Were medieval kings sacred? And were they sacred for everyone? And what about popes and bishops?
This book ambitiously retrieves a classic twentieth-century topic, in order to subtract it from the common generalizations which have characterized studies so far, and to align it with most recent views on the so-called age of the investiture contest. The interesting results here presented open new perspectives: a return to close source analysis, their logical mazes and language, has indeed revealed the crucial role played by bishops during the struggle against the Roman primacy as well as in the process which led to the rise of a sacred kingship ideology. The author of this book is keen on emphasizing the analysis and the decoding process of the peculiar semantics employed by the Norman Anonymous, in order to point out its mirroring of Roman treatises, and to reveal its functions. The Anonymous’ treatises emerge as a group of works claiming the autonomy of an episcopal province (the Anglo-Norman one) in a crucial period (the very beginning of the twelfth century) of its relationship with Rome. This is the Anonymous’ main claim, as opposed to the theory on kings’ theocratic power, traditionally believed to be the main topic of these treatises. In fact, sacred kingship is just one of the many – and often conflicting and erratic – rhetorical processes the Norman Anonymous adopts in order to create a technical repertoire, made up of biblical, theological and merely logical items, upon which bishops could rely in their struggle against papal authority claims at the turn of the century.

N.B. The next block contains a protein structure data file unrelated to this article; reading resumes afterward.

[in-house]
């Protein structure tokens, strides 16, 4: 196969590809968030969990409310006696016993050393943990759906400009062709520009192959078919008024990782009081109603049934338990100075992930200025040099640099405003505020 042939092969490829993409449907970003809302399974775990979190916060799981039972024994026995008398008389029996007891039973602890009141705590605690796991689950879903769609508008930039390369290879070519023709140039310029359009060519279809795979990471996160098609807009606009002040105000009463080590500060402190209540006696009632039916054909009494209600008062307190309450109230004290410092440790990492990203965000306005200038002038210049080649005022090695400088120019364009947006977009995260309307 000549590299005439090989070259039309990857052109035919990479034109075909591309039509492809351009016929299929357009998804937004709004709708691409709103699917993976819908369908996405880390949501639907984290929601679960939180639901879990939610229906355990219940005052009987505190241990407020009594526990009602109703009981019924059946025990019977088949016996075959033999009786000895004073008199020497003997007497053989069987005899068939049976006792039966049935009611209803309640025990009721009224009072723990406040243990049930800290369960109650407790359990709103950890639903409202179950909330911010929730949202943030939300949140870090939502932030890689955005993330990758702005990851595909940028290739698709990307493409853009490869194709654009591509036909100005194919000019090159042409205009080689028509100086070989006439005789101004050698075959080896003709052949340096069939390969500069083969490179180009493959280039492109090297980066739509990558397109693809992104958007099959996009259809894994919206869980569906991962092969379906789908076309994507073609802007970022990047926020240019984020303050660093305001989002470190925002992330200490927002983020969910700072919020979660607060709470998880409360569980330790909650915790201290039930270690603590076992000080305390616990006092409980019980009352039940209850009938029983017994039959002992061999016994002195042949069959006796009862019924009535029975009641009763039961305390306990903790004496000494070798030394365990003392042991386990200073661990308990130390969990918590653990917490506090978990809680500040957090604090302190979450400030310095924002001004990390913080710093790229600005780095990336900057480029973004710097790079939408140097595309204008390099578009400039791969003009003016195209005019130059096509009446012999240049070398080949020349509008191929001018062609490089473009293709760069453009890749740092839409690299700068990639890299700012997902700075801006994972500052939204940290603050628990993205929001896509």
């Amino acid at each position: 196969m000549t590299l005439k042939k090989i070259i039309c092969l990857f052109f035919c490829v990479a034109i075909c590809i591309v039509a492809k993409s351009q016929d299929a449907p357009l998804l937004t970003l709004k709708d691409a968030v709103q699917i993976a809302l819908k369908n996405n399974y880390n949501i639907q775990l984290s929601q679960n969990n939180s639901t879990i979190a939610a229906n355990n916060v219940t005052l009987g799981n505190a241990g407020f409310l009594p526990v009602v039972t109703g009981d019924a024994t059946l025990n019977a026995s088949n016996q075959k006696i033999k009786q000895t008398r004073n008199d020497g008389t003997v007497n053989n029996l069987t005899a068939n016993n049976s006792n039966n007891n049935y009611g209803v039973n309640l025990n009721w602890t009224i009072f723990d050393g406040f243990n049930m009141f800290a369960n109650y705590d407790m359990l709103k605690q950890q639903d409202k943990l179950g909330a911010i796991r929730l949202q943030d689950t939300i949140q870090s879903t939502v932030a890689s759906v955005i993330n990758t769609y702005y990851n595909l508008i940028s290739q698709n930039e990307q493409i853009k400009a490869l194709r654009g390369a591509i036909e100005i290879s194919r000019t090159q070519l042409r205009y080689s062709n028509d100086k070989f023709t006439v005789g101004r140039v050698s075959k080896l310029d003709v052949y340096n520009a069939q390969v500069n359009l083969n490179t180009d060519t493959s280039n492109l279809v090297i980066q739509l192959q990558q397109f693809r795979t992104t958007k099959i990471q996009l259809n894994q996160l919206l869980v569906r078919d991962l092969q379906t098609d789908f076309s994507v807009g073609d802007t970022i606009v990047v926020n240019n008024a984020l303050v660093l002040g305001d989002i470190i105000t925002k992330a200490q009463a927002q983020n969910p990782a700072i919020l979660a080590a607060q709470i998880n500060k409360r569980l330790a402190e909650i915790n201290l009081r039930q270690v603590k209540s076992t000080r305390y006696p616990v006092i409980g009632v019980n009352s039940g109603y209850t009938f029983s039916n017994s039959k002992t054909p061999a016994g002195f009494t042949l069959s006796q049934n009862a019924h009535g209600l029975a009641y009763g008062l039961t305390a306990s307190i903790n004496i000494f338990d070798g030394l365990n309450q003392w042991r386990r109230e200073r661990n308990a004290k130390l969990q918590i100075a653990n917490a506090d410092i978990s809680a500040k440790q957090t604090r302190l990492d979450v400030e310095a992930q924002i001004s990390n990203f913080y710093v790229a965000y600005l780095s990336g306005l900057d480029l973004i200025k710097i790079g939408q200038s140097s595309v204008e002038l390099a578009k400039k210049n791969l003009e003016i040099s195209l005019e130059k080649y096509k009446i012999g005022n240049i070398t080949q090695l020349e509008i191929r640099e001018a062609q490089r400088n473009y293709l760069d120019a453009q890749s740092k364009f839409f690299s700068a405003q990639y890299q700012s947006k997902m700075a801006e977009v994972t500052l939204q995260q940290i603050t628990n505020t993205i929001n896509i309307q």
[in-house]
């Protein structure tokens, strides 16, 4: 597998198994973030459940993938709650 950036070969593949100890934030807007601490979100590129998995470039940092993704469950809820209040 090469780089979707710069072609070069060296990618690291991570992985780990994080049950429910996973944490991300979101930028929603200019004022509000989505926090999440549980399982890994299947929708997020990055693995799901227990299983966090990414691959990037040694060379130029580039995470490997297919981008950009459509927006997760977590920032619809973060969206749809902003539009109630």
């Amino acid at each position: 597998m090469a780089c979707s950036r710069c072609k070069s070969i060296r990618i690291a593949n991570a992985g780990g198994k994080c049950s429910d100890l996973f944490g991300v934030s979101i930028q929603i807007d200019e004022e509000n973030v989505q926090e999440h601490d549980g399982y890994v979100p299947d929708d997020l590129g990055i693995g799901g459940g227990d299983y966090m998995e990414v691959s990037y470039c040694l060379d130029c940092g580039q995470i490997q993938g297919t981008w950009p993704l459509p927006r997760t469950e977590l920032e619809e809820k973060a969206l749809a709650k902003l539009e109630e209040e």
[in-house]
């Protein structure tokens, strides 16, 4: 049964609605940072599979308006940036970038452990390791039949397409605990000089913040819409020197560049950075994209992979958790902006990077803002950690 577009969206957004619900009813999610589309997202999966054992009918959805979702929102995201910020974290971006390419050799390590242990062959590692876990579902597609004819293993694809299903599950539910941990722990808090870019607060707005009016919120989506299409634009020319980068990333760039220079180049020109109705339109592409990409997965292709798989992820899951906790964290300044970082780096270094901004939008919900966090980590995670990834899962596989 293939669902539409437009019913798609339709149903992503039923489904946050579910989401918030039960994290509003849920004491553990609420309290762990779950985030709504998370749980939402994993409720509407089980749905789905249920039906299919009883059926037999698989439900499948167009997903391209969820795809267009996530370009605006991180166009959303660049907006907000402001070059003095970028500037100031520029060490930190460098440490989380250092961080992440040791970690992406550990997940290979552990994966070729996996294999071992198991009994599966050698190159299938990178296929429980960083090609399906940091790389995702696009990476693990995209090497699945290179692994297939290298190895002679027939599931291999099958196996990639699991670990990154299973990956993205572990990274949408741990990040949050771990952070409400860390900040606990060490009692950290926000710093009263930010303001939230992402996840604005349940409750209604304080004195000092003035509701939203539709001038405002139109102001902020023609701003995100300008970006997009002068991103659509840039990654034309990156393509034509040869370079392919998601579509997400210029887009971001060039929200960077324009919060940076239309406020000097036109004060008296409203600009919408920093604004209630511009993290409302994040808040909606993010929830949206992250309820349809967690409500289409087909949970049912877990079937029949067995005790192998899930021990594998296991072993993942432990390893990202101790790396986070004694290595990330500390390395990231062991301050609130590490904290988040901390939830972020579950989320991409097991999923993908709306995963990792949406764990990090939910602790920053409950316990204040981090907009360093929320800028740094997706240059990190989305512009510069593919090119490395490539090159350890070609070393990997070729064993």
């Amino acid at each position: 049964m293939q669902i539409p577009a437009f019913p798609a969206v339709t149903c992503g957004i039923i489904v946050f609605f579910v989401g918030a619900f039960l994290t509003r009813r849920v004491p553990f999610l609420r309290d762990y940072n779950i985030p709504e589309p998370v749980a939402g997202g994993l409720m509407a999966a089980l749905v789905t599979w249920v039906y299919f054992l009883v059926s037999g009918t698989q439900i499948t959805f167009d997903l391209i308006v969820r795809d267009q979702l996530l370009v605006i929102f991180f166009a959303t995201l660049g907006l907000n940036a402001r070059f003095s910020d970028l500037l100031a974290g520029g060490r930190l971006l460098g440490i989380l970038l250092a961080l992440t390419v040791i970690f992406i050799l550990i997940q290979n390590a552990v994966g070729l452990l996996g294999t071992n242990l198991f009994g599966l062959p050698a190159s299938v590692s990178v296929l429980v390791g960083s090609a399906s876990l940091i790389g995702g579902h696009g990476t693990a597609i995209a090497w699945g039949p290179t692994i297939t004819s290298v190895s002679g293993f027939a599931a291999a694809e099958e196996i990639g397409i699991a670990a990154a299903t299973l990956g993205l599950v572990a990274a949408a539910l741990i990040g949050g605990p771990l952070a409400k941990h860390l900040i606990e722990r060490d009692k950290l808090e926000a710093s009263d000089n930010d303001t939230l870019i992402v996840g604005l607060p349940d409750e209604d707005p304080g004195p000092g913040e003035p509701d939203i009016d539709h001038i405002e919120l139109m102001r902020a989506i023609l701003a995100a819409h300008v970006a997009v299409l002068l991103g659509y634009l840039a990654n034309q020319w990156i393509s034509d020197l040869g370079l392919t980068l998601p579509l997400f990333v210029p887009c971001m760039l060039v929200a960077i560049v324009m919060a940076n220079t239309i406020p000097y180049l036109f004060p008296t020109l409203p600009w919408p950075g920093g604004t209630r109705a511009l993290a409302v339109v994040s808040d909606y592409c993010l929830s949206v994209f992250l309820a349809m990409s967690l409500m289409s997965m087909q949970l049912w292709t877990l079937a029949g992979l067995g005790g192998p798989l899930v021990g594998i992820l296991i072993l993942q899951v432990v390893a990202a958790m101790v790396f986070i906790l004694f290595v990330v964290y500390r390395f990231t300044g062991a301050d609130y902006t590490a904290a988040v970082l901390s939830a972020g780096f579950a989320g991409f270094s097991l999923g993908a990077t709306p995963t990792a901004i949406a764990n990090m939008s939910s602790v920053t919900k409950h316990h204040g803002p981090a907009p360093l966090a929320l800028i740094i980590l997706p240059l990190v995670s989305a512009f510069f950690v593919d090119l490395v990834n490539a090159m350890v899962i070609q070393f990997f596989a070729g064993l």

CONTENTS: I. Un papa ingiudicabile? - II. Uguaglianza - III. Ordinamento divino IV. « Plenitudo enim legis karitas » - V. I limiti dell’obbedienza - VI. Il buon pastore e il mercenario - VII. Legge cristiana e legge dei canoni - VIII. Il problema della regalità - IX. I linguaggi della disobbedienza - Bibliografia - Indice dei nomi